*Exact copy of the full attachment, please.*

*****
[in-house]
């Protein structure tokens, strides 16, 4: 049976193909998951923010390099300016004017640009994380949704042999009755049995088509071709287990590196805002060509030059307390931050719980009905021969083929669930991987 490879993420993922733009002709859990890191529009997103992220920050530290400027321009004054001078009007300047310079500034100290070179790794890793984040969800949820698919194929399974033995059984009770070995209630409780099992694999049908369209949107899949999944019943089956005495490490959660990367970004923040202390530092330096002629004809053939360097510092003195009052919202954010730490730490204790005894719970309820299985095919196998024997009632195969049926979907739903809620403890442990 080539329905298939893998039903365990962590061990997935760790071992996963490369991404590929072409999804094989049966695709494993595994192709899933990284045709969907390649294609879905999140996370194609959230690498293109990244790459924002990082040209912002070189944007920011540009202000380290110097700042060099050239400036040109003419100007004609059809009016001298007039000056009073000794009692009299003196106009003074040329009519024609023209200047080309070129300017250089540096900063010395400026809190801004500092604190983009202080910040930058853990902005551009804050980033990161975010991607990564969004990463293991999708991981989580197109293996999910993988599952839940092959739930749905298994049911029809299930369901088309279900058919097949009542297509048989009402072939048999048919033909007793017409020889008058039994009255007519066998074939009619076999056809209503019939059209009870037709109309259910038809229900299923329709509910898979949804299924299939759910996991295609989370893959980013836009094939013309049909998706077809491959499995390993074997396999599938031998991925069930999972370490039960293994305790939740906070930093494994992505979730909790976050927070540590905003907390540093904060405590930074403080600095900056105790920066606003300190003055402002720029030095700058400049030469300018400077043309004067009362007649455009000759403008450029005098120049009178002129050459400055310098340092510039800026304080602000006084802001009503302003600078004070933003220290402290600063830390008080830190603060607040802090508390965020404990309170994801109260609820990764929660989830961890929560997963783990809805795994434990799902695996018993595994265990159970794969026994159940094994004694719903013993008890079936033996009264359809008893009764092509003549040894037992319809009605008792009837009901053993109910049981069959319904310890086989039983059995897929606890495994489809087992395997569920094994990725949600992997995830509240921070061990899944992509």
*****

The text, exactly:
[in-house]
């Protein structure tokens, strides 16, 4: 049976193909998951923010390099300016004017640009994380949704042999009755049995088509071709287990590196805002060509030059307390931050719980009905021969083929669930991987 490879993420993922733009002709859990890191529009997103992220920050530290400027321009004054001078009007300047310079500034100290070179790794890793984040969800949820698919194929399974033995059984009770070995209630409780099992694999049908369209949107899949999944019943089956005495490490959660990367970004923040202390530092330096002629004809053939360097510092003195009052919202954010730490730490204790005894719970309820299985095919196998024997009632195969049926979907739903809620403890442990 080539329905298939893998039903365990962590061990997935760790071992996963490369991404590929072409999804094989049966695709494993595994192709899933990284045709969907390649294609879905999140996370194609959230690498293109990244790459924002990082040209912002070189944007920011540009202000380290110097700042060099050239400036040109003419100007004609059809009016001298007039000056009073000794009692009299003196106009003074040329009519024609023209200047080309070129300017250089540096900063010395400026809190801004500092604190983009202080910040930058853990902005551009804050980033990161975010991607990564969004990463293991999708991981989580197109293996999910993988599952839940092959739930749905298994049911029809299930369901088309279900058919097949009542297509048989009402072939048999048919033909007793017409020889008058039994009255007519066998074939009619076999056809209503019939059209009870037709109309259910038809229900299923329709509910898979949804299924299939759910996991295609989370893959980013836009094939013309049909998706077809491959499995390993074997396999599938031998991925069930999972370490039960293994305790939740906070930093494994992505979730909790976050927070540590905003907390540093904060405590930074403080600095900056105790920066606003300190003055402002720029030095700058400049030469300018400077043309004067009362007649455009000759403008450029005098120049009178002129050459400055310098340092510039800026304080602000006084802001009503302003600078004070933003220290402290600063830390008080830190603060607040802090508390965020404990309170994801109260609820990764929660989830961890929560997963783990809805795994434990799902695996018993595994265990159970794969026994159940094994004694719903013993008890079936033996009264359809008893009764092509003549040894037992319809009605008792009837009901053993109910049981069959319904310890086989039983059995897929606890495994489809087992395997569920094994990725949600992997995830509240921070061990899944992509």